Posts Tagged ‘Priorities’
Effective leaders pay attention to structure and organization to insure the structure continues to benefit the organization’s mission. Read Deuteronomy 1:1-15.
The universe has overwhelming evidence of God’s use of structure and organization in the intelligent design of creation. Even the simplest living organism is more complex and subtle than the most sophisticated computer. The Bible gives insight into God’s instructions concerning structure and organization to Moses, the leader He chose to lead His people from a time of slavery in Egypt to the Promised Land. When carrying total responsibility for leadership of the people of Israel overwhelmed Moses, God encouraged him to change the organizational structure so as to channel more of Israel’s human resources to fulfill the leadership needs. Wisely Moses accepted God’s counsel.
Structure and organization has a way of turning chaos into an effective use of resources. Read 1 Corinthians 14:40.
This verse, in a chapter on worship structure, furnishes a valuable glimpse into the public worship of the first-century churches. It stresses that order, structure, form, unity, like mindedness and mutual regard should prevail when believers gather together.
The effective leader finds a number of ways to constantly restate the goals and priorities of their mission. Read Luke 15:1-32.
Jesus was clear about His mission. According to Luke 19:10 He came “…to seek and to save what was lost”; those that were separated from God. Jesus found many ways to communicate that goal to the crowds that followed Him, His team, and the religious and political leaders. In Luke 15 Jesus reinforced His mission through three different stories about different situations; the sheep were lost naturally, the coin got lost accidentally, and the son got lost willfully. No matter what created the lost condition, Jesus came to find and help those who were separated from God.
A leader’s priorities can keep the good from becoming the enemy of the great. Read Luke 12:13-21.
Jesus’ words were so life changing that people followed Him where ever He went. At times the audience asked Him questions which triggered His teaching on a specific topic. At other times someone in the crowd would ask Jesus to use His authority to resolve a situation. On one such occasion someone in the crowd said to Him, “Teacher, tell my brother to divide the inheritance with me.” Jesus did not give the man advice on how to resolve his situation with his brother but Jesus addressed the real issue that would affect the rest of the man’s life, the man’s priorities.
As important as success, security, and significance are there is something far more meaningful. It is possible for a leader to achieve their wildest dreams for success and significance and still lose everything in the end. This does not mean success, security and significance are always bad but according to Jesus’ story there is a danger if these priorities dominate a leader’s thoughts and actions. Matthew 16:26 says, “What good will it be for a man if he gains the whole world, yet forfeits his soul.”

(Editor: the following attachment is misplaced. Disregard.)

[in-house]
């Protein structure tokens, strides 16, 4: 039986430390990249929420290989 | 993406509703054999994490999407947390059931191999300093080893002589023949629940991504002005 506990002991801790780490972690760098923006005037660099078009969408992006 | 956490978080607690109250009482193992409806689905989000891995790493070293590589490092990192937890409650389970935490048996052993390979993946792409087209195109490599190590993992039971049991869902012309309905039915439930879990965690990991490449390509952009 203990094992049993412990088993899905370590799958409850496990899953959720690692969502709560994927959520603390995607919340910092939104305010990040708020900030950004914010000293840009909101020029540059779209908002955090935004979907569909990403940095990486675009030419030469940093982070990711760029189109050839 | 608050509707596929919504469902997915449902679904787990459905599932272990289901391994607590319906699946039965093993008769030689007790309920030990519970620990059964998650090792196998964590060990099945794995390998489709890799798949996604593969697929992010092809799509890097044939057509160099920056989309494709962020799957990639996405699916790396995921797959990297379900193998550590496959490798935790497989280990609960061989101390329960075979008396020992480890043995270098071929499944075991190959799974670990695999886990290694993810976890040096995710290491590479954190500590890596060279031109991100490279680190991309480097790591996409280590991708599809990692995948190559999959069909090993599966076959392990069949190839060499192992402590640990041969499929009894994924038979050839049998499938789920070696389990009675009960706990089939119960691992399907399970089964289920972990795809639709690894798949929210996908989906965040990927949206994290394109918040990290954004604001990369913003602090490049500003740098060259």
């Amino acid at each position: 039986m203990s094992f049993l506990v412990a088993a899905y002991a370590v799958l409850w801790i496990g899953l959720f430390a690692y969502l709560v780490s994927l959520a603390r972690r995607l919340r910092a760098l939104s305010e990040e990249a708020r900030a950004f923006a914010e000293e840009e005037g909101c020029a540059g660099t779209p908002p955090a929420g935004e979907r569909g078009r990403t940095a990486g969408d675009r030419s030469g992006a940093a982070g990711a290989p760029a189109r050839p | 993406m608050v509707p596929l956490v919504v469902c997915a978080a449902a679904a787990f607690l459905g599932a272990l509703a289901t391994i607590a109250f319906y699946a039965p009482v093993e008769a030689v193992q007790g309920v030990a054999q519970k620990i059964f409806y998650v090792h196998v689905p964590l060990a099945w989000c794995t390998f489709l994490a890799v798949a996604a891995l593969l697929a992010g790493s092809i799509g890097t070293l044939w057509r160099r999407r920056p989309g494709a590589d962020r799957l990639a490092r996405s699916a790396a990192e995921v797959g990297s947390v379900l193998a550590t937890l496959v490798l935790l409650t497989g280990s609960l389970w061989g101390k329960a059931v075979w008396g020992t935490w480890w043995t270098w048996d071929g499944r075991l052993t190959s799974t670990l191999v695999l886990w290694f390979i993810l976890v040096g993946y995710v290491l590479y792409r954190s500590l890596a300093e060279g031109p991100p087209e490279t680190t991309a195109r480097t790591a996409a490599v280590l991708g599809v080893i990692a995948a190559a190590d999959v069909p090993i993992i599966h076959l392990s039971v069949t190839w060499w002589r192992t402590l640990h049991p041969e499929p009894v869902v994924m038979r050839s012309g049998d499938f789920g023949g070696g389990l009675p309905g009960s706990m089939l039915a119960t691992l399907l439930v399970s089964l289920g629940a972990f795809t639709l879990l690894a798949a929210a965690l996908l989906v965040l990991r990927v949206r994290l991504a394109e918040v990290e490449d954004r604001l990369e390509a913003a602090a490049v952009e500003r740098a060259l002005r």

The way Jesus’ story ended warned against the attitude of greed and pointed out the futility of priorities that are not in line with God’s will. For Christian leaders the highest priority should be to bring recognition, glory, and honor to God rather than just pleasure to themselves. First Corinthians 10:31 says, “So whatever you eat or drink or whatever you do, do it all for the glory of God.” When a leader has that purpose in mind their priorities tend to sort themselves, and bring focus on what will bring the greatest recognition to God.
Write down your top five life priorities. How many of them focus exclusively on your personal benefit or gain? How many of your top five priorities focus on bringing glory to God (even if you do not receive financial gain or recognition)? Wise leaders can learn from Jesus’ teaching and discern bad priorities from good priorities from great priorities.
The effective leader does not ignore the needs of their core team. Read Mark 6:30-32.
Jesus’ public ministry was at its peak. He could not personally get to all the towns in Israel so He sent His disciples out in teams of two to the more remote villages to tell the story God had assigned to Him. Jesus’ disciples returned from their assignment and were eager to report the results to Jesus, but they found it impossible to report without interruptions from the crowds. Every leader has had teammates in their office that needed time dedicated specifically to them but one emergency after another or one interruption after another created a situation where that teammate felt unimportant and unappreciated.